Riparian and Watershed Restoration

Corpsmembers in the Salmon Restoration Program are drilling holes in logs to create shelters for a variety of salmon. Structures like these ensure that adult salmon have the habitat they need to spawn and juvenile salmon have a healthy environment in which to grow.

The Salmon Restoration Program is the core of the California Conservation Corps’ (CCC’s) work in riparian and watershed restoration.

It began in January 1980 as a partnership between the CCC, California Department of Fish and Game, and private and public landowners.

The habitat improvements made enhance and restore California’s salmon and steelhead habitats, improve the productivity of Chinook salmon, coho salmon and steelhead trout streams.

A partnership with the National Oceanographic and Atmospheric Administration (NOAA) and California Fish and Game enables the CCC’s fisheries restoration activities from California’s remote North Coast to Ventura County in Southern California.

The CCC Camarillo Center serves as a base for much of the work focused on fish passage barrier removal/modification, invasive species removal, stream-bank stabilization, bioengineering, habitat and barrier assessment, in-stream habitat improvement, livestock exclusionary fencing, and native riparian planting.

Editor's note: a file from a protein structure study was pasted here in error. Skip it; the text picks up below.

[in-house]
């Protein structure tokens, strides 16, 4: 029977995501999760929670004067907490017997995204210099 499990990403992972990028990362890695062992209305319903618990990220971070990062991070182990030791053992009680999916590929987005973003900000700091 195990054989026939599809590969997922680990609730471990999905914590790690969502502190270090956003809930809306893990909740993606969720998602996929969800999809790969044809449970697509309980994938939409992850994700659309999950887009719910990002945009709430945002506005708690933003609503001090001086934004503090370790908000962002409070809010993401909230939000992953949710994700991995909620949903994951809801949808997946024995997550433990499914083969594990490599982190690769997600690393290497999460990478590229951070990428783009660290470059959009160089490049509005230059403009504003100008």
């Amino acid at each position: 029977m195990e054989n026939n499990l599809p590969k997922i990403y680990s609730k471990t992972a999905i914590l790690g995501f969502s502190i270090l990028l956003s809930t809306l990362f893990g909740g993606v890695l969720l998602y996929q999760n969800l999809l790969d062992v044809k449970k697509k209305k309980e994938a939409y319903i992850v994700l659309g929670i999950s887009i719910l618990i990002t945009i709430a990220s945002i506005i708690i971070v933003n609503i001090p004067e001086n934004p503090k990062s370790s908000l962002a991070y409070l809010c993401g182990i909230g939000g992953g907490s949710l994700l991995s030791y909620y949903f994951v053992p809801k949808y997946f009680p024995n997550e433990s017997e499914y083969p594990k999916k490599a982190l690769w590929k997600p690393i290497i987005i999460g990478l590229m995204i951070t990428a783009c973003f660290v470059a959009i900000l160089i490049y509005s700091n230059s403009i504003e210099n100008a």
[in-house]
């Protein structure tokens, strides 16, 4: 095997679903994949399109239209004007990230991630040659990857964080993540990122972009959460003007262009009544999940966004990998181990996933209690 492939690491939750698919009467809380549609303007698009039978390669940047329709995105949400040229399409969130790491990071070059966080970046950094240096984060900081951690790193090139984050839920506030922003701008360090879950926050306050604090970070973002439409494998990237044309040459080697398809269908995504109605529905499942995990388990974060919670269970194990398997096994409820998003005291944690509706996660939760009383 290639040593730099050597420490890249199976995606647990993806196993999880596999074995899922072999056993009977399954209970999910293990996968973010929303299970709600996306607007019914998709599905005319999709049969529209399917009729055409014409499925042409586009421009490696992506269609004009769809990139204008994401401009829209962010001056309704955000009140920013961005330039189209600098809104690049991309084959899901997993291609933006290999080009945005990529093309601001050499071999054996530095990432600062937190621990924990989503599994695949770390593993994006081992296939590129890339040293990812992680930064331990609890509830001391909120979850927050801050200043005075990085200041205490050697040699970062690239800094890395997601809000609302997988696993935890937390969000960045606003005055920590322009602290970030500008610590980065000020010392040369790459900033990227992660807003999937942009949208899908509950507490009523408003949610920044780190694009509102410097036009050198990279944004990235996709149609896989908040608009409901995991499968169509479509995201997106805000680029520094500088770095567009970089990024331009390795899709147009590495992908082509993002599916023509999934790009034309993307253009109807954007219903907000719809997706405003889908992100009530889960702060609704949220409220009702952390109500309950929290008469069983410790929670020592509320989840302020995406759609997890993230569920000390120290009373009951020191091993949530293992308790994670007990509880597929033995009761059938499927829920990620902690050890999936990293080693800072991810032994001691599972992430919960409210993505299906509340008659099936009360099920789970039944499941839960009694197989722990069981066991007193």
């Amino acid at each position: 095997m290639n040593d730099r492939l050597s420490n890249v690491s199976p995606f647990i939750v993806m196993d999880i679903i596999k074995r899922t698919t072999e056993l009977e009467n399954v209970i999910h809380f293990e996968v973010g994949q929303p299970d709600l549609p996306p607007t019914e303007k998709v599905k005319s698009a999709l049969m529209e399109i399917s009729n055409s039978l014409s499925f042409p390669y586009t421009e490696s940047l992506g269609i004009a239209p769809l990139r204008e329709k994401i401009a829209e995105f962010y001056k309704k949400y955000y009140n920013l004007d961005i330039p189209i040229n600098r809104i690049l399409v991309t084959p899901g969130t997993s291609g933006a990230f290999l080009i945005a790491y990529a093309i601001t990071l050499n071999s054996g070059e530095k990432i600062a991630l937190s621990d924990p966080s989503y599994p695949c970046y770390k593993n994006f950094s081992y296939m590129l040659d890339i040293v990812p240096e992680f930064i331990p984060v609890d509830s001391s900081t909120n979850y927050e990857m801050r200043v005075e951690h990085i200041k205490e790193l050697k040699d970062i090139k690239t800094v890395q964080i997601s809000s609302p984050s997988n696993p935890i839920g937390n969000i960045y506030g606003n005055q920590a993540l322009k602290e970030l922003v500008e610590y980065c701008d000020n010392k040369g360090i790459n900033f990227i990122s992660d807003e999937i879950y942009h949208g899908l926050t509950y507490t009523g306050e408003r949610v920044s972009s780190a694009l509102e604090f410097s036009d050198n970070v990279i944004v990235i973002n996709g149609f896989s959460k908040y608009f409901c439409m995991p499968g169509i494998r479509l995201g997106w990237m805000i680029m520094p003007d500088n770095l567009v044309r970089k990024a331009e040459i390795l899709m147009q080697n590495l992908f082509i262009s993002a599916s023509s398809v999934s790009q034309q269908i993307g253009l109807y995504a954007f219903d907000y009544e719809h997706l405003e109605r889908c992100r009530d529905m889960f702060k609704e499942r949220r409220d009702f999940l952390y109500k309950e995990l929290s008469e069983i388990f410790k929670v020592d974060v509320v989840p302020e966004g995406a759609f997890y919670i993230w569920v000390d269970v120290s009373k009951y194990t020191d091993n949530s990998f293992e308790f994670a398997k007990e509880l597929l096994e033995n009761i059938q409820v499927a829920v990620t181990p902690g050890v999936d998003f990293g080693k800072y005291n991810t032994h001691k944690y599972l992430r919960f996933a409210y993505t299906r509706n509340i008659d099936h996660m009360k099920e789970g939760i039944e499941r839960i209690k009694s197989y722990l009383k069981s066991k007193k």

The CCC identifies Corpsmembers having exhibited strong overall performance and having interest in watershed and fisheries restoration and then trains them as fish habitat specialists. These specialists are then paired with Fish and Game biologists, CCC/AmeriCorps Watershed Stewards and other watershed restoration experts to implement restoration projects designed by NOAA and state Fish and Game.

Typical restoration projects include modifying barriers to fish passage; planting trees in the riparian zones; reducing upslope sediment sources; stabilizing stream banks through bioengineering and log/ boulder structures; building livestock exclusion fences; constructing in-stream habitat structures for pool development and spawning gravel retention; and installing logs and root wads that serve as cover structures in pool and flat water habitats. Restoration work is focused on streams and watersheds that have the greatest ability to increase threatened and endangered salmonid populations over the long term.

Key Benefits:

  • Improved fish runs
  • Watershed data generated, aggregated and shared with landowners and state agencies
  • Protection of source for more than $17 billion of fish and game related revenue to California
  • Improvement of more than 1800 miles of stream and estuary habitat in hundreds of watersheds
  • Two million+ trees planted
  • 1.6 million plus hours of work in North Coast streams and tributaries to the Albion, Bear, Eel, Klamath, Mattole, Navarro, Noyo, Russian, Smith and Trinity Rivers
  • Corpsmembers gain skills and experience essential to joining and maintaining a workforce targeting watershed enhancement and protection